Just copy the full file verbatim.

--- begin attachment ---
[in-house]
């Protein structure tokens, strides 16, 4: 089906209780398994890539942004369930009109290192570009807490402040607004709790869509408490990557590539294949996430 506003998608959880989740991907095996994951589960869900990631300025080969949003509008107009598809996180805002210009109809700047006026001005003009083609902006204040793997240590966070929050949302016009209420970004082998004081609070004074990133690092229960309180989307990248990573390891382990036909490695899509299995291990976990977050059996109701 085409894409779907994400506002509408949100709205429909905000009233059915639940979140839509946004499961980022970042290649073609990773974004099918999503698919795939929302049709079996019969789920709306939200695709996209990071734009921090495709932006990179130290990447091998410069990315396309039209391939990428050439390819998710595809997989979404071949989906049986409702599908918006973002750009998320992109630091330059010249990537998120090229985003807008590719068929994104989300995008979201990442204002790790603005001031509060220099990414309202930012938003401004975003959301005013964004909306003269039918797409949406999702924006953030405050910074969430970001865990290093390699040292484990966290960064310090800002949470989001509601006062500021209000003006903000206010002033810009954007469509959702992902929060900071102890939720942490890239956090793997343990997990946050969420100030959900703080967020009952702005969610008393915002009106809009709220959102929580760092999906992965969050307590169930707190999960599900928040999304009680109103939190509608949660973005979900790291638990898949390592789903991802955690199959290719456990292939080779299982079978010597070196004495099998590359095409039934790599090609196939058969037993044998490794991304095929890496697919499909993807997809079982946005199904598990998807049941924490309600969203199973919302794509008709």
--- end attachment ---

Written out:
[in-house]
């Protein structure tokens, strides 16, 4: 089906209780398994890539942004369930009109290192570009807490402040607004709790869509408490990557590539294949996430 506003998608959880989740991907095996994951589960869900990631300025080969949003509008107009598809996180805002210009109809700047006026001005003009083609902006204040793997240590966070929050949302016009209420970004082998004081609070004074990133690092229960309180989307990248990573390891382990036909490695899509299995291990976990977050059996109701 085409894409779907994400506002509408949100709205429909905000009233059915639940979140839509946004499961980022970042290649073609990773974004099918999503698919795939929302049709079996019969789920709306939200695709996209990071734009921090495709932006990179130290990447091998410069990315396309039209391939990428050439390819998710595809997989979404071949989906049986409702599908918006973002750009998320992109630091330059010249990537998120090229985003807008590719068929994104989300995008979201990442204002790790603005001031509060220099990414309202930012938003401004975003959301005013964004909306003269039918797409949406999702924006953030405050910074969430970001865990290093390699040292484990966290960064310090800002949470989001509601006062500021209000003006903000206010002033810009954007469509959702992902929060900071102890939720942490890239956090793997343990997990946050969420100030959900703080967020009952702005969610008393915002009106809009709220959102929580760092999906992965969050307590169930707190999960599900928040999304009680109103939190509608949660973005979900790291638990898949390592789903991802955690199959290719456990292939080779299982079978010597070196004495099998590359095409039934790599090609196939058969037993044998490794991304095929890496697919499909993807997809079982946005199904598990998807049941924490309600969203199973919302794509008709």